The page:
As they are gathering information to help in day-to-day brand decision-making, consumers want, crave, desire, seek, and value content from marketers – as long as it is reasonably altruistic, informative and objective, and minimizes the ‘look of sponsorship’ and the three most readily identifiable sales ‘P’s’: push, pitch, and puff. Estimates are that 9 out of 10 organizations are now utilizing content in their marketing programs, devoting one-quarter, or more, of their marketing budgets to this component of communication.
When we look at the tactics, or types, of content marketers are applying, studies are showing that social media has become the most popular, knocking articles out of the leadership position. Print magazines, still actively used, have remained about the same in terms of percentage of marketers including them in their content program. Research reports, presentation content through online sites such as LinkedIn-owned SlideShare (which gets close to 60 million visitors a month and has over 15 million registered users), and virtual conferences and webinars have seen significant increase in application.
In addition, consumers themselves are contributing to the explosion in available content. There’s social media, of course, in the form of micro-blogs and blogs, but also community involvement, articles, and product and service ratings. One piece of evidence in how quickly consumers have become more active in generating content is the morphing of Jackie Huba and Ben McConnell’s ‘ 90/9/1 rule’, where 1% of consumers using the Internet were actively blogging and posting other types of content, 9% of consumers were commenting on the content, and 90% were just observing this activity, aka ‘leering’ or ‘lurking’. According to studies, it has now become the ’70/20/10 rule’, where 10% of Internet users are posting, and 20% are commenting. The 70% who are just observing is declining all the time, as more people dive into the deep end of the consumer-generated content and comment pool.
The element of content getting the most attention – and the greatest year-to-year rate of increase – is video marketing, aka rich video. Why and how? Cisco anticipates that video will represent 70% of consumer Internet traffic by 2017, up from 57% now. For example, YouTube is actively used as a source for consumer content. It’s the third most visited site in the world and the second largest search engine. That’s a lot of people getting information. YouTube is also set up to facilitate easy sharing. In addition to YouTube, videos are available in other venues on the Internet (Instagram and Vine), plus mobile and TV. Videos have been found to be four times more engaging than static content, and three-quarters of C-suite execs view industry videos online at least once a week.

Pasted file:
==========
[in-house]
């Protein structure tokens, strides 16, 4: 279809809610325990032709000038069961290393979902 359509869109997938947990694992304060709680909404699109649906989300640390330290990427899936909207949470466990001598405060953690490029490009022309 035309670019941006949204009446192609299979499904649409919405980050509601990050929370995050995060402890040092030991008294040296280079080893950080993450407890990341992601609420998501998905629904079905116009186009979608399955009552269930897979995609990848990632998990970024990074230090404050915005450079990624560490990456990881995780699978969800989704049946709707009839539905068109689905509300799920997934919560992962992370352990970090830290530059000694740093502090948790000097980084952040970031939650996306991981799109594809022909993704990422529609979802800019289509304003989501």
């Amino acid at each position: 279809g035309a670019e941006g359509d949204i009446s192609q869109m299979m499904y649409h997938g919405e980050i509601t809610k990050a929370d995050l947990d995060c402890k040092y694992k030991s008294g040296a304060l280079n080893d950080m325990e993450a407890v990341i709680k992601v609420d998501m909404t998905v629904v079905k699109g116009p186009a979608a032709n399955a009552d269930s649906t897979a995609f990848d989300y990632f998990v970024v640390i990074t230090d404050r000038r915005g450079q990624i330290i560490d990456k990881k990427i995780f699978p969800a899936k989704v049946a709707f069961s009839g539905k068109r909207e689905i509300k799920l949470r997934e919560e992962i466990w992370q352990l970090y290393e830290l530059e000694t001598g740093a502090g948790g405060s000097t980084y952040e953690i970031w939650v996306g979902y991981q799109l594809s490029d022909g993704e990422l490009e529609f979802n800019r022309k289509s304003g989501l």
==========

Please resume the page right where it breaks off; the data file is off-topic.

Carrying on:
Video creates consumer involvement, conveys rich information, and builds an emotional connection with a brand or company, often through advanced neuroscience approaches. And, video is an excellent, highly productive marketing tool. In one study, it was found that video embedded in an email improved campaign effectiveness by 88%, click-through rates by 76%, and disposition to buy by 72%. In another study, embedding video on site landing pages increased conversion rates by 80%.
Beyond video, there’s documented proof of how all elements of content can effectively leverage customer behavior. The ongoing challenge for marketers is to not be tempted into overloading their content with overt sales or promotional propaganda, because that can quickly erode consumer trust.
As noted, video is perhaps the fastest growing element of marketing content – and we are using it, too! For those of you who can invest 7 minutes of your time, I think you’ll be interested in viewing my recent podcast for Target Marketing magazine (one of a series on new marketing realities) which addresses the growth and impact of content as a powerful marketing engine: http://www.targetmarketingmag.com/article/video-trusting-customers-how-marketers-can-use-content-earn-loyalty/1